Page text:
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Sources: The Library of Congress Country Studies; CIA World Factbook
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    The social structure of contemporary Israel has been shaped by a variety of forces and circumstances. Israel inherited some institutions and customs from the Ottomans and some from the British mandatory rule over Palestine. Zionists who strove to build the Yishuv under Ottoman and British rule (see Origins of Zionism , ch. 1) also wielded influence. Immigration patterns have altered the social structure radically at different times. From 1882 to 1948, Israel received many immigrants from Eastern Europe and Central Europe. Following independence, huge numbers of Middle Eastern, North African, and Asian Jews came to the new state and altered its dominant Ashkenazi cast. Another shaping force was the presence of non-Jews in the Jewish state--a growing Arab minority within the pre-1967 borders of Israel and an absolute majority in the territories held under military occupation since the June 1967 War. Finally, among the most important forces shaping contemporary Israeli society is religion.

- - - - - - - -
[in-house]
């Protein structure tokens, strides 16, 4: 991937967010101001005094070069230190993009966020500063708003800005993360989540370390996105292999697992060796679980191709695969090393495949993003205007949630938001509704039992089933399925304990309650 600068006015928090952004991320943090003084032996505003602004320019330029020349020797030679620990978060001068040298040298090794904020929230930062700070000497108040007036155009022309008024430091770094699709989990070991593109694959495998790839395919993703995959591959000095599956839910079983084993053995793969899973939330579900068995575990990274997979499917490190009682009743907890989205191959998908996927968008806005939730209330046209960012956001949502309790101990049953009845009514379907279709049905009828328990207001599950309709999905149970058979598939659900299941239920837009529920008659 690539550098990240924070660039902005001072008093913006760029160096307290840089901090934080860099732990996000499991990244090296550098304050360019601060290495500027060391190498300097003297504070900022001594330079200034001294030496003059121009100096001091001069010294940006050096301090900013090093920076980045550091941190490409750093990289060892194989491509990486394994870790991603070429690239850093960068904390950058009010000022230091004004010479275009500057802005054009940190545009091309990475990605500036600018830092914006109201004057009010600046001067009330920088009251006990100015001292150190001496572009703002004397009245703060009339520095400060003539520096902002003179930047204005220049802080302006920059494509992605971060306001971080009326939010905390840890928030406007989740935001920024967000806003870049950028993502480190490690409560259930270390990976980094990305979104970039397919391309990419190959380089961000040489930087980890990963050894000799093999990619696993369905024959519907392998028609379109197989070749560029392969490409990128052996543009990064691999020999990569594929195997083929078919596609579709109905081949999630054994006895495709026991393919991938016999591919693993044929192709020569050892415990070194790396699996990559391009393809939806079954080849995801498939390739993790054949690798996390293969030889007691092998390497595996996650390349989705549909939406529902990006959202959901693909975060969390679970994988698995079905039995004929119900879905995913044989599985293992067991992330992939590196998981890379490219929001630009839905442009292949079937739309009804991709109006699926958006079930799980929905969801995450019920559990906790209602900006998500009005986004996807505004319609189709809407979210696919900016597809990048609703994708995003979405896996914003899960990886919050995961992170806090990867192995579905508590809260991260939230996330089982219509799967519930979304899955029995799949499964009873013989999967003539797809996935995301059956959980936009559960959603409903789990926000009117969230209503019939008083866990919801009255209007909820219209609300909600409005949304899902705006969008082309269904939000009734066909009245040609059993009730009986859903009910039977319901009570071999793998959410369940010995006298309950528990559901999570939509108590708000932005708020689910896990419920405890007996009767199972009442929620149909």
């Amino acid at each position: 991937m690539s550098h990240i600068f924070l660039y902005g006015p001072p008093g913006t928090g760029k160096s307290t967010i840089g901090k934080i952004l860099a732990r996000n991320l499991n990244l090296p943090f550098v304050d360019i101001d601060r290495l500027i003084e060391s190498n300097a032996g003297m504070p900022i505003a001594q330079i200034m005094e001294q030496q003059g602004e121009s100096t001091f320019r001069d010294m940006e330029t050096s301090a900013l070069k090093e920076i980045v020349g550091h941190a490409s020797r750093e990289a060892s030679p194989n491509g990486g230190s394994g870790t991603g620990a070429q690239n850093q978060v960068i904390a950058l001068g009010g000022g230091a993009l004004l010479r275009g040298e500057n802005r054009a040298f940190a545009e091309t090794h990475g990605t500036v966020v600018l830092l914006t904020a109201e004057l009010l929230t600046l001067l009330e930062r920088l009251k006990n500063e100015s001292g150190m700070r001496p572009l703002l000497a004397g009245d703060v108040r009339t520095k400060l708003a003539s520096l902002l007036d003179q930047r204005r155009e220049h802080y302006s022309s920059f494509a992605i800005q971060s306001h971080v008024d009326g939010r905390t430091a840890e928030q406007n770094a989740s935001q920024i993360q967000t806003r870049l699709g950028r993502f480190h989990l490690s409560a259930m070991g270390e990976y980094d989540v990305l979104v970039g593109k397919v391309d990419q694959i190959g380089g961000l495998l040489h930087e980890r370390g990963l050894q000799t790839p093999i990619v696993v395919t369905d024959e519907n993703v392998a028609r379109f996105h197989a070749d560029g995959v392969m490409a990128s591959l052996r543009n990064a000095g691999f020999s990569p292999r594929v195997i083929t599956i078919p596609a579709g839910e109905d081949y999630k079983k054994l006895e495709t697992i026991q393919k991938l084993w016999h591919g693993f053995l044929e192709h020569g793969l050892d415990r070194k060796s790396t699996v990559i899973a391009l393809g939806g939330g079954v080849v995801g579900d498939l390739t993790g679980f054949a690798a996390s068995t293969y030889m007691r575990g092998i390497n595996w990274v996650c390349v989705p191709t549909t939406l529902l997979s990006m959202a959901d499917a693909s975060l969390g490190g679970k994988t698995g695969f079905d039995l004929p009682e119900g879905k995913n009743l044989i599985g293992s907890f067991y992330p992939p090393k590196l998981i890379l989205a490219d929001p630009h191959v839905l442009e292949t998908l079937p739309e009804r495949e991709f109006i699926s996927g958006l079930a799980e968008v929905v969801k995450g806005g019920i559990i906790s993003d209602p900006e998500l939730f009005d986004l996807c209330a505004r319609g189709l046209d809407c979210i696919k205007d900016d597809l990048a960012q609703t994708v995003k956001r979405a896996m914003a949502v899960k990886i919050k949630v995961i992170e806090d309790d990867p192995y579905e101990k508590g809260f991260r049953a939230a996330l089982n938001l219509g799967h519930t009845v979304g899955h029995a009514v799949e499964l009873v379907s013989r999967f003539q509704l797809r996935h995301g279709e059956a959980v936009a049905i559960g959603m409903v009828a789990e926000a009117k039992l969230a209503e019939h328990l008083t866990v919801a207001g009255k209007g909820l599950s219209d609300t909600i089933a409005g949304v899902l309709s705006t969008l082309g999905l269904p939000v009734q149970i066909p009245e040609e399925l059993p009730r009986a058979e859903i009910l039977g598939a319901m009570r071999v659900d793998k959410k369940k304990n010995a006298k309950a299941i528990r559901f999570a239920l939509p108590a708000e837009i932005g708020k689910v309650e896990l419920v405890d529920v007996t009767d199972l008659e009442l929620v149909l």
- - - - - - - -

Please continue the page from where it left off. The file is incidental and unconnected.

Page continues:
Data as of December 1988

    NOTE: The information regarding Israel on this page is re-published from The Library of Congress Country Studies and the CIA World Factbook. No claims are made regarding the accuracy of Israel SOCIAL STRUCTURE information contained here. All suggestions for corrections of any errors about Israel SOCIAL STRUCTURE should be addressed to the Library of Congress and the CIA.

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Revised 10-Nov-04
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